WordPress is the foundation for 25% of all websites that are active today. It’s popularity and ease of use make it an easy choice.
It also has tens of thousands of choices for themes. It can seem like too many to choose from.
It’s not impossible to choose a WordPress web design, however. You need to have a plan.
Keep reading for six simple steps to choosing your WordPress web design.
Create an Action List
Before you start looking at themes, create an action list of what your customer or visitor will do when they come to your website. Do you want them to read a blog post, fill out a form, buy a product, or something else?
Don’t choose too many actions, or your site will feel disjointed and thrown together, no matter how much effort you spent on it. Choose the top 1-3 things you’d like your ideal visitor to do when they come to your site. Jot those things down.
When you start looking at themes, look at your action list. Ask yourself if the theme you like supports those actions? When you look at the demo, can you see where the actions you want your visitor to take can fit in? Even better, can you see where the visitor will be drawn to take that action?
If you can’t, it doesn’t matter how cute or fun the theme is. It won’t work for your needs, and you should keep moving.
Look at Reviews for the WordPress Web Design
Before you purchase a new car, phone, or laptop, you’d look at reviews for the ones you’re considering. A WordPress theme shouldn’t be any different.
In fact, since the wrong theme can drive customers away, it’s even more important. There are three things you should look at when choosing your theme:
- Sales: How many times has this theme been purchased? If it’s only a small handful, the “kinks” may not be all worked out yet. This means that if there are bugs, your website could suffer the consequences. Look for themes that have a high amount of sales. Check the version number, too. A higher version number means that plenty of bugs have already been worked out and it should be more stable.
- Satisfaction: Are the people who’ve purchased the theme happy with it? Do they like the way it looks with their content? Do they feel they received the support they needed or do they feel their questions and needs were ignored? Have they had trouble getting in touch with the WordPress web design’s creator? A high number of sales with a low record of satisfaction should be a red flag.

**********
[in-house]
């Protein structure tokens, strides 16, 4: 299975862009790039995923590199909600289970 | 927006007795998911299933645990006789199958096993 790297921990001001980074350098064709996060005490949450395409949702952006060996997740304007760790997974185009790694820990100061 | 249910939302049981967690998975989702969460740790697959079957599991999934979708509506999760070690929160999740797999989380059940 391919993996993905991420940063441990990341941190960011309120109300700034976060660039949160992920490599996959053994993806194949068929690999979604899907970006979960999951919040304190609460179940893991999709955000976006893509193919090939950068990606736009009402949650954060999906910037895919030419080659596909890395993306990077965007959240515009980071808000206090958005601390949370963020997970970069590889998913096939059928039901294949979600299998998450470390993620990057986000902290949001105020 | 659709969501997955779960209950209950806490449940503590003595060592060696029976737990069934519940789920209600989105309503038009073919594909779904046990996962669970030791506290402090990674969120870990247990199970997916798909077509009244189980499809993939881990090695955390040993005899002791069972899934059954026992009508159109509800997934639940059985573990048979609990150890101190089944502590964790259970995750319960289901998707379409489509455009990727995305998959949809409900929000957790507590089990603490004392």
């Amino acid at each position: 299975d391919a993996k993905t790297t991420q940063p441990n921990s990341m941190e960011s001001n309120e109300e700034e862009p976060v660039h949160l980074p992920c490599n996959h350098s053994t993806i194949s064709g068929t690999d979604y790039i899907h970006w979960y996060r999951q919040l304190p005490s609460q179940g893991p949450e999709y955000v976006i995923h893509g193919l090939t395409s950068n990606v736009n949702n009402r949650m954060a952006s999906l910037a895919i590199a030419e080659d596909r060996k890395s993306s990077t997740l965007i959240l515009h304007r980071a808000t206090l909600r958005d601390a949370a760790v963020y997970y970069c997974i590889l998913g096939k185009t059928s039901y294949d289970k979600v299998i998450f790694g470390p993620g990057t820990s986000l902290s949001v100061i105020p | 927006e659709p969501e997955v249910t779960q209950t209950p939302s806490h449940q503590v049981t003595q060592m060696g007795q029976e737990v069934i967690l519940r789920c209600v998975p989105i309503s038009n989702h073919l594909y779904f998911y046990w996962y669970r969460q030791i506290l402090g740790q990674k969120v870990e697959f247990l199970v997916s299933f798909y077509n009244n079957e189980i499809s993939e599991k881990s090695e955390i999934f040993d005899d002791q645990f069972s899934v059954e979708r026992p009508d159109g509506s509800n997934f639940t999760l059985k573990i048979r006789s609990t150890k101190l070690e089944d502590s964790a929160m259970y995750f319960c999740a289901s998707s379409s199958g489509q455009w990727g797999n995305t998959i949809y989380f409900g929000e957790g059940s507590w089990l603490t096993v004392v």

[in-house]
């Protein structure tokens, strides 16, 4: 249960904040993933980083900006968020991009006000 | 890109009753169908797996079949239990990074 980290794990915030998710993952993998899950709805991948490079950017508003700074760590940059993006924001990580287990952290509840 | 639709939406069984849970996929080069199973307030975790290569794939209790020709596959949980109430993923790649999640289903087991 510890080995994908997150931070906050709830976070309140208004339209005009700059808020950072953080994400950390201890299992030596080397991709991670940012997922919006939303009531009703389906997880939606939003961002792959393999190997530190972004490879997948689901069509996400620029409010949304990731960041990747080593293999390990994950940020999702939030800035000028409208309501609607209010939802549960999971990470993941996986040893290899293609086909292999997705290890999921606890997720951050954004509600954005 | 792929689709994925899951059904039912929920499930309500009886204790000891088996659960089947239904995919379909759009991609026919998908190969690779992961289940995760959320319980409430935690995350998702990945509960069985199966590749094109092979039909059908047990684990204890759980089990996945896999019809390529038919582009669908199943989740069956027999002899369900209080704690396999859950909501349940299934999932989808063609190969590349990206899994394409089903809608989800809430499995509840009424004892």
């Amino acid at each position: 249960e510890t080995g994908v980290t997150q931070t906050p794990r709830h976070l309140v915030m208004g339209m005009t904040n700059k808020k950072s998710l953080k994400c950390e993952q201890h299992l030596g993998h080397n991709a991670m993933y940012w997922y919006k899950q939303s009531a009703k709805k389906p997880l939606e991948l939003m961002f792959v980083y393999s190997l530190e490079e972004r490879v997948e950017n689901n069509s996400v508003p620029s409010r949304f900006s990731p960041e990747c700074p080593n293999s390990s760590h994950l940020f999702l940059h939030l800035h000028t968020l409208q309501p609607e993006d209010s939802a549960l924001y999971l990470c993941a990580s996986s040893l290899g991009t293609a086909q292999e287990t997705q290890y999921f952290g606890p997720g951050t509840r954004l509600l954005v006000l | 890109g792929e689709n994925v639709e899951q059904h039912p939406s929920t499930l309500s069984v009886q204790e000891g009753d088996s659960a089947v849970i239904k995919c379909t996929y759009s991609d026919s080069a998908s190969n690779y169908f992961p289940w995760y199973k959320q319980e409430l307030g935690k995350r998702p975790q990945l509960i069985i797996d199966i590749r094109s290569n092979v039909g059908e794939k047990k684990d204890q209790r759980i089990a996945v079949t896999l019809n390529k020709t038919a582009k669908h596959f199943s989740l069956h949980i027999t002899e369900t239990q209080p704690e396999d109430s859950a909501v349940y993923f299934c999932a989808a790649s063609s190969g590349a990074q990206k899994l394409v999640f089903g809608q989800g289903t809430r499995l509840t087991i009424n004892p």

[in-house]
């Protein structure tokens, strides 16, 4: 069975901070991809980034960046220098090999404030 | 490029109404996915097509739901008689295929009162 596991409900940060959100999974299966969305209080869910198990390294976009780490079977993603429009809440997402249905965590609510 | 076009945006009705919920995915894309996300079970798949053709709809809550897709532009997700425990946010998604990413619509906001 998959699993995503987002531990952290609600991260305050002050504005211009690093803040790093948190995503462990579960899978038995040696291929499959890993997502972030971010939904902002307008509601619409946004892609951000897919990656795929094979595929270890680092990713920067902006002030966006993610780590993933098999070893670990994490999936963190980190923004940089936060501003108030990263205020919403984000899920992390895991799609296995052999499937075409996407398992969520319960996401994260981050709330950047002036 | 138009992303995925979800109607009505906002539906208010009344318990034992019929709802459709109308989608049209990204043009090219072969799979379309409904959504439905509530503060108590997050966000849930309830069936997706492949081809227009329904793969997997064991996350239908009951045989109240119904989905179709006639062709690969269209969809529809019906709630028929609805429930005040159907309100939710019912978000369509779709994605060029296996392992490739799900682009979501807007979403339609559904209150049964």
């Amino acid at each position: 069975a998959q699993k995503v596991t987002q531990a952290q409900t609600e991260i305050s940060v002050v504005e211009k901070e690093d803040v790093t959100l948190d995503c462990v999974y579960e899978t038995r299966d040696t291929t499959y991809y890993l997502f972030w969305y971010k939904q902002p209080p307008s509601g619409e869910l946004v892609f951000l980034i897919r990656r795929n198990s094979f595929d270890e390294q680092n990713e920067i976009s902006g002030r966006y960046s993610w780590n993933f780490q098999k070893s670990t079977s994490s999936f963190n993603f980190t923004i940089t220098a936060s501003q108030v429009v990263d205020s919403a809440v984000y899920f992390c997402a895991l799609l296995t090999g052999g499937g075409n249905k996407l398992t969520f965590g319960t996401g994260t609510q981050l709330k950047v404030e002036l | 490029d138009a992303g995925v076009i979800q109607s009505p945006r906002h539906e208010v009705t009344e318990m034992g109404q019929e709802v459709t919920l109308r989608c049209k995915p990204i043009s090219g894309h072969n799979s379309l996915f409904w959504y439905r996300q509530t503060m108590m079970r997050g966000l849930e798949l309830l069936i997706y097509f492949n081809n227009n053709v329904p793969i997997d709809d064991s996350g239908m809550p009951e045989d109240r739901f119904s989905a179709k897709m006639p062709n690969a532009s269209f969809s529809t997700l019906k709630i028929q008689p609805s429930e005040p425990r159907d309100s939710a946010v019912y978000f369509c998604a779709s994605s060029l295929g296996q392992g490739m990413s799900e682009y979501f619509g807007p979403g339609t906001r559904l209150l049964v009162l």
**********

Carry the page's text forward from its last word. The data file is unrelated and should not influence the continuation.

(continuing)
- Support: What kind of support does the theme’s creator offer? Is there an email address or phone number you can use to get in touch? Do they have a website you can go to or an entire forum you can access to get help when you need it?
In general, you’ll want to rule out any theme that doesn’t have a lot of sales, has a low record of satisfaction, and/or doesn’t seem to offer enough support for you to feel comfortable.
Pay Attention to Structure
WordPress web design can be very pretty. As you scroll through the theme choices, plenty will catch your eye with their neat little tricks of sliding banners, sparkly transitions and tons of plugins.
You need to look behind the sparkly stuff at the structure. Ignore the generic content of the demo and imagine your content in its place. What content could you put in the sliding banners or sparkly transitions? Can you make use of all those plugins or would they be out of place?
If you can’t find places for your content or not enough places, the structure isn’t right for you.
Keep it simple, as well. It’s unlikely you need all the extras that some of the themes you’ll look at come with. Plus, a minimalist theme puts the focus where it should be: on your content.
Look Outside Your Industry/Topic
Dentists, mechanics, hairdressers – these and many other careers all have at least one WordPress web design geared toward their industry. Books, movies, and TV all do, too.
But some of the best themes are the ones that aren’t tailored specifically to your industry. Look at general use themes or ones that are designed for other industries or topics.
There’s no guarantee of a better fit, and you might still find your perfect theme within your industry. But don’t narrow your search right off the bat. Broaden your opportunities by looking at any and all themes you can before making your choices.
Make Sure It Supports Plugins
There are lots of plugins for themes, and they can improve your website’s look and activity level significantly. As long as you choose a theme that supports them.
More importantly, some plugins can prevent your website from being hacked.
Make sure that the theme you’re eying can support plugins so that your website is secure and engages your customers.
Ensure It’s SEO-Friendly
A beautiful theme can still have poorly coded HTML. Poorly coded HTML can affect your site’s performance on search engines. That visually-stunning theme does you no good if you’re being suppressed in the search results due to the HTML.
Most themes will mention that they’re SEO-friendly. Even if they don’t, you can easily confirm that it is with a W3C Markup Validation service. Do this before you buy your theme.
Choosing a Theme Doesn’t Have to Be Difficult
If you’re new to building a website, choosing a WordPress web design might feel overwhelming at first glance. As long as you have a plan of action, it doesn’t have to be difficult.
Use these tips as your guide, eliminating any themes that don’t meet all six tips. When you find one that meets all six, you’ll be able to buy with confidence. You’ll know it will function properly, look great, and showcase your content.
You’ll also have confidence that your visitors will come back again and again.